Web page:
Survey: Minorities still engage in high-risk sex

WASHINGTON (AP)—Most Americans are monogamous, but a significant minority engages in high-risk behavior by having multiple partners without always using condoms, according to a new survey.

The study, published this week in the American Journal of Public Health, said most sexually active Americans ‘‘are not placing themselves or their partners at high risk for exposure to HIV through sex with multiple partners.’‘

HIV is the virus that causes AIDS.

Barbara Leigh of the University of Washington in Seattle, an author of the study, said the survey shows, ‘‘There is an awful lot of monogamy going on out there.’‘

Also, she said, those who reported having more than one sex partner in the previous year were more likely to use a condom for sex with a casual partner than a primary partner.

‘‘That’s encouraging,’‘ she said.

The report said, ‘‘Having multiple sexual partners over a certain time period does not necessarily imply infidelity.’‘

It said those people likely are practicing ‘‘serial monogamy,’‘ being sexually faithful to each partner in turn.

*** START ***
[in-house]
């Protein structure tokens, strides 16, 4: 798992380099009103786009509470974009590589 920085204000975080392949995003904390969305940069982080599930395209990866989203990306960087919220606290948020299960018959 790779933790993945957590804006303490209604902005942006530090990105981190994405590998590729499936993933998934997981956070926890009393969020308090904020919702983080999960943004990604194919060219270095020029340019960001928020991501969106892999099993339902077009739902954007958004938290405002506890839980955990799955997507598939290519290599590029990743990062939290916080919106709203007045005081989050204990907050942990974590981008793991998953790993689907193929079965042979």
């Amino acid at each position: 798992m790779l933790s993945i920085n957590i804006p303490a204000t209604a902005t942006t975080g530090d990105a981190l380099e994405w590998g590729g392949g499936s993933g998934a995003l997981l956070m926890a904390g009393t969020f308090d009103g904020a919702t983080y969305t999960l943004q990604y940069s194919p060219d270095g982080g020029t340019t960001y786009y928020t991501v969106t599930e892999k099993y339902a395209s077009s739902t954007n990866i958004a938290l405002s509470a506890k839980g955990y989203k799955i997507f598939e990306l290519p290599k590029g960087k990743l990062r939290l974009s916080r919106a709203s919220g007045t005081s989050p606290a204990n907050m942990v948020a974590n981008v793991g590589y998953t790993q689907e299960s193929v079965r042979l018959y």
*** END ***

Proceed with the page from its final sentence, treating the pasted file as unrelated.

Of those who said they had more than one partner in the previous 12 months, 85 percent said all their partners were either spouses or someone to whom they felt committed. Only 4 percent of the married people reported having more than one partner in the last year.

Also, the report said, ‘‘Although people rarely use condoms with primary partners, they are somewhat more likely to use condoms with casual partners.’‘

Among those who had more than one sexual partner in the previous year, only 8 percent said they used condoms every time they had sex. But 23 percent said they used a condom every time with their non-primary partners.

The higher risk group was made up mainly of people between 18 and 30, the divorced and those never married.

Only 2 percent of those responding identified themselves as homosexual or bisexual, a figure the authors said is consistent with a 1970 Kinsey survey.

The survey was conducted in 1990, and 2,058 people over the age of 18 responded. They were asked to complete a 20-page questionnaire and were paid $10 apiece.